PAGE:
These have been my top producers for walleyes so far this winter. Least aggressive on the left, everyday options in the middle, most aggressive on the right.
When walleyes oggle things but won’t bite, I often opt for a small minnow anchored with a jig head and left to dangle in their face on a deadstick. On the left, top-to-bottom: The JB Lures Weevil Tungsten, the JB Lures Gem-N-Eye, and a Lindy Legendary Fishing Tackle Fat Boy. Each has its place. The Weevil is dense and heavy for its size. It drops quick and anchors the smallest minnows to the point that they can wiggle, but they can’t run. The Gem-N-Eye is a lot like another favorite of mine, the Custom Jigs & Spins Demon. These oversized teardrops flutter and flash as minnows struggle. I generally skin-hook minnows along the dorsal with these units. And the Fat Boy is for creating a larger horizontal profile with a larger, lip-hooked shiner or rainbow. The minnow struggling face-to-face with the jig is sometimes the answer for finicky biters.
In the middle, top-to-bottom: The Northland Tackle Forage Minnow, the PK Lures Flutterfish, and the PK Lures PK Spoon. Most of the time, most walleyes are neutral. As such, I tend to catch most of my walleyes, every winter, with smaller spoons tipped with the head of a fathead or rainbow. The 1/16-ounce PK Spoon has been my go-to bait for a couple years now.
When I’m not catching fish with the PK, it’s generally with one of the other two. Hard to beat the Forage Minnow for consistent results in hard-fished waters, like the smaller lakes around here. And my first response to finicky biters generally isn’t from the category on the left. It’s the Flutterfish, which turns on its side when you dump it, so it flutters down soft and slow, which is less threatening to a cautious fish.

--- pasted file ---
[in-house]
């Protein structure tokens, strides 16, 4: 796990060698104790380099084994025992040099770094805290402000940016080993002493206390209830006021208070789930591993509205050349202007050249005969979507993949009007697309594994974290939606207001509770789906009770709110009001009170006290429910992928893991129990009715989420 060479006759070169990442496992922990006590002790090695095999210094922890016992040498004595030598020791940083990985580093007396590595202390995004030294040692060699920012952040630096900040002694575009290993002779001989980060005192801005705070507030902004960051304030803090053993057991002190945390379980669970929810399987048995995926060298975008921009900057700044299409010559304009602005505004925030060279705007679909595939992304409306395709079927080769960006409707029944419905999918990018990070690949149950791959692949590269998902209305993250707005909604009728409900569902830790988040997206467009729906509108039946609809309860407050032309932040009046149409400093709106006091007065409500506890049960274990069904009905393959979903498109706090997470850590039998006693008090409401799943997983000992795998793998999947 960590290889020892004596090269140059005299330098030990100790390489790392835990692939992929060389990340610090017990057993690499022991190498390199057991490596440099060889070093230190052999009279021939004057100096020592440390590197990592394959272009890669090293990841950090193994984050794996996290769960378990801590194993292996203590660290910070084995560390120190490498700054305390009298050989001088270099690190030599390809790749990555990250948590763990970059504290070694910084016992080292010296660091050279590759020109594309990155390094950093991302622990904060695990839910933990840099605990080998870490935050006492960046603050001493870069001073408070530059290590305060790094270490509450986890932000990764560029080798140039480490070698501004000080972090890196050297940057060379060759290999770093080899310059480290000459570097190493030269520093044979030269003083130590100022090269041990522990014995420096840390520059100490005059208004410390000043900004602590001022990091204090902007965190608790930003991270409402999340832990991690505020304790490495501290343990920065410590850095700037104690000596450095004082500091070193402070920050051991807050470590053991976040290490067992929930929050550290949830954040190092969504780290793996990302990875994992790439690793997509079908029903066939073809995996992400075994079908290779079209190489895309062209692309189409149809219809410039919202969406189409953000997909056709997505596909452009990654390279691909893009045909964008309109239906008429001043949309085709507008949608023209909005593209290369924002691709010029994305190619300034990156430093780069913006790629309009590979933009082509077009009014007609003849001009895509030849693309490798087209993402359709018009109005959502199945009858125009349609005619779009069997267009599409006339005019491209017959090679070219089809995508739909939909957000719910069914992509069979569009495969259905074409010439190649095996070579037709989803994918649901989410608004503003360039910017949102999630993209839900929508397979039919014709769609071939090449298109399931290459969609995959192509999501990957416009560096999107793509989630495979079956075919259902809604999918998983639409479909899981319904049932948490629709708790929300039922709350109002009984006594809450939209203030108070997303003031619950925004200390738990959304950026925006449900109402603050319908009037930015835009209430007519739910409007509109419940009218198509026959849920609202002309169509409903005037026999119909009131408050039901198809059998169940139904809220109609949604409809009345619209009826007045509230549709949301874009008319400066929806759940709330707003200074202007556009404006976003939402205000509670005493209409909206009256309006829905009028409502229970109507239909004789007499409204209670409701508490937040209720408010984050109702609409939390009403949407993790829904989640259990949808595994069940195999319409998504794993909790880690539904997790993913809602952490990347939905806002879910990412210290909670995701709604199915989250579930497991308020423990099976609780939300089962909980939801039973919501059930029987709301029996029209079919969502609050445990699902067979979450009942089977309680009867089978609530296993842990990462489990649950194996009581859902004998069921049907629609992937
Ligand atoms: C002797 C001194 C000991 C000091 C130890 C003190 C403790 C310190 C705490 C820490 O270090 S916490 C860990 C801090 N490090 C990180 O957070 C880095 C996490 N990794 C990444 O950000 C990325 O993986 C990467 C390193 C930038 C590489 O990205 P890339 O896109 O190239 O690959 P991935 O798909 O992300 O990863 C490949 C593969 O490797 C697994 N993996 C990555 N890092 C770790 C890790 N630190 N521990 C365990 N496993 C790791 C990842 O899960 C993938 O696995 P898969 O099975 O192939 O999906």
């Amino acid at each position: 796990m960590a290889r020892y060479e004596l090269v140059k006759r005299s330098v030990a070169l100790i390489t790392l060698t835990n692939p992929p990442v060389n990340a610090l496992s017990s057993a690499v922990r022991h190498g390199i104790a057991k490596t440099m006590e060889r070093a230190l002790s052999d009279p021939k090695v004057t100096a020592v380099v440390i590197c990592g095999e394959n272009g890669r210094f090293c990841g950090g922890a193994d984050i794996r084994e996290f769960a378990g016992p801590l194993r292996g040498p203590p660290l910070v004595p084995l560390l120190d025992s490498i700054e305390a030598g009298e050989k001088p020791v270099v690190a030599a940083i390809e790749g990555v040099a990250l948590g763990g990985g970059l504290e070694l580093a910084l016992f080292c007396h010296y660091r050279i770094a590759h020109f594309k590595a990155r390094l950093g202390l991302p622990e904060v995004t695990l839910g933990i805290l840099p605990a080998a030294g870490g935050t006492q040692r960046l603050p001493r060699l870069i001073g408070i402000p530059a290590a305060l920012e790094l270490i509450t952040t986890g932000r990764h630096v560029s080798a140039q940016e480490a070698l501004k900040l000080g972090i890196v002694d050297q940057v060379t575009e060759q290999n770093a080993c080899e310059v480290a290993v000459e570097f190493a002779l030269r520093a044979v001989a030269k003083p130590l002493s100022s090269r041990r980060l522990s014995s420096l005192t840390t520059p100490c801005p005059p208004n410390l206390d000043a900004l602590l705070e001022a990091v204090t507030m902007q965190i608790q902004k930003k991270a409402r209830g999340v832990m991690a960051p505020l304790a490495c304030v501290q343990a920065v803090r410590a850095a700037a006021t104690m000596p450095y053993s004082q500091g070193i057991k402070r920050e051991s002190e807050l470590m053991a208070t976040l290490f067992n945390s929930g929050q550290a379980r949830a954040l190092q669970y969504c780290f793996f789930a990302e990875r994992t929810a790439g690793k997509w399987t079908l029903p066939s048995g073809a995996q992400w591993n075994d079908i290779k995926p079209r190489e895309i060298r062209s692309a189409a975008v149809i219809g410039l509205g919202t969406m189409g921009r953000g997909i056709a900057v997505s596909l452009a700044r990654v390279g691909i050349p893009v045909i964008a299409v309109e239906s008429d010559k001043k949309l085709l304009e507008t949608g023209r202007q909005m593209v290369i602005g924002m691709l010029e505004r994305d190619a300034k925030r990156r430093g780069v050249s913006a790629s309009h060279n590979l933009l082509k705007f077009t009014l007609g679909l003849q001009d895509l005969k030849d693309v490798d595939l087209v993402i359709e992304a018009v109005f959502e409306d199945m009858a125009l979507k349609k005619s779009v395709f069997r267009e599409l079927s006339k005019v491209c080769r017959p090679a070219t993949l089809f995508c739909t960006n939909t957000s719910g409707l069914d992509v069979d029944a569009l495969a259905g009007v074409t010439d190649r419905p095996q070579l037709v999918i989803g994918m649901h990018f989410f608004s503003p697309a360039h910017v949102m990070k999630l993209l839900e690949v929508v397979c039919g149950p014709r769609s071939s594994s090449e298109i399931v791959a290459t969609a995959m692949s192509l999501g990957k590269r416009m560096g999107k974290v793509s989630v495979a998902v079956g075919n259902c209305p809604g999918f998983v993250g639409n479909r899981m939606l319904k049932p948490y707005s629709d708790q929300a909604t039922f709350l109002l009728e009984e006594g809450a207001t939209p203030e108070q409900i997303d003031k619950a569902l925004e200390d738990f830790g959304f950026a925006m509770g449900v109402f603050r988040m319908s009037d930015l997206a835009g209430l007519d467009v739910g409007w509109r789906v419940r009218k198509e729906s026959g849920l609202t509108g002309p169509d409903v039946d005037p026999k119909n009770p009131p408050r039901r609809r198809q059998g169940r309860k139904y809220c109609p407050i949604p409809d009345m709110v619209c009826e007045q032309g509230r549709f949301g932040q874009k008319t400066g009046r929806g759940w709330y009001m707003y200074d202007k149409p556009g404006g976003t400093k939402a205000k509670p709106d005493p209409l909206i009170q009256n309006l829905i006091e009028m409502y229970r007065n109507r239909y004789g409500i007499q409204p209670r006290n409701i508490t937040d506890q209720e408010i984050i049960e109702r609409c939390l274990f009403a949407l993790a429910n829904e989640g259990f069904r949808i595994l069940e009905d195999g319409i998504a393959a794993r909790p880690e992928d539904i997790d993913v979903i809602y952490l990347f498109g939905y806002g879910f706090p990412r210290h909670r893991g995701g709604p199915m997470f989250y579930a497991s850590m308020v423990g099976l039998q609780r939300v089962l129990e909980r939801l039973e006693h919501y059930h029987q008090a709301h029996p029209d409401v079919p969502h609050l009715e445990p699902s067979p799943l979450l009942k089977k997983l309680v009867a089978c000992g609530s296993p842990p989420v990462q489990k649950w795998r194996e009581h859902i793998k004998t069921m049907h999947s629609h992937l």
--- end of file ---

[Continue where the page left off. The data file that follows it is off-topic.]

When everybody around me is hooking up as soon as they drop a lure down there, I’ve been going to the category on the right. Top to bottom: The Rapala Jigging Rap, the Mack’s Lure Sonic Baitfish, and the Salmo Zipper. These are small horizontal lures that tend to balance with the same tackle I’m using to fish lures in the other categories (which, in this case, is a new Wright & McGill medium-action Tony Roach Signature Series rod and their new round reel spooled with 6-pound Seaguar AbrazX Fluorocarbon). So, instead of going to a heavier spoon, I often opt for one of these.
Jigging Raps are steady producers, every winter. I find I’m using smaller versions more often than in the past, but it’s still a formidable design with it’s patented circle-drop descent (when presented on the right weight and diameter line, that is). Mack’s Sonic Baitfish is a pleasant surprise this winter—a horizontal spoon that drops like a rock, vibrates uniquely on the rise, and wobbles back down on a semi-slack line. Seems to call active fish from about as far away as the Zipper, which is picking up right where it left off last year. The swift drop and seductive hum the Zipper produces when lifted has been the best calling card I’ve found when bait is just slowing things down. If walleyes are showing two feet off bottom and coming right up to the lure and stabbing it, the Zipper rocks.
Those have been my best baits so far this winter. It’s always a little different, year to year. Thanks to artist-photographer Al Noraker for sending me the sunrise photo from last week. The pleasure was all mine, Al!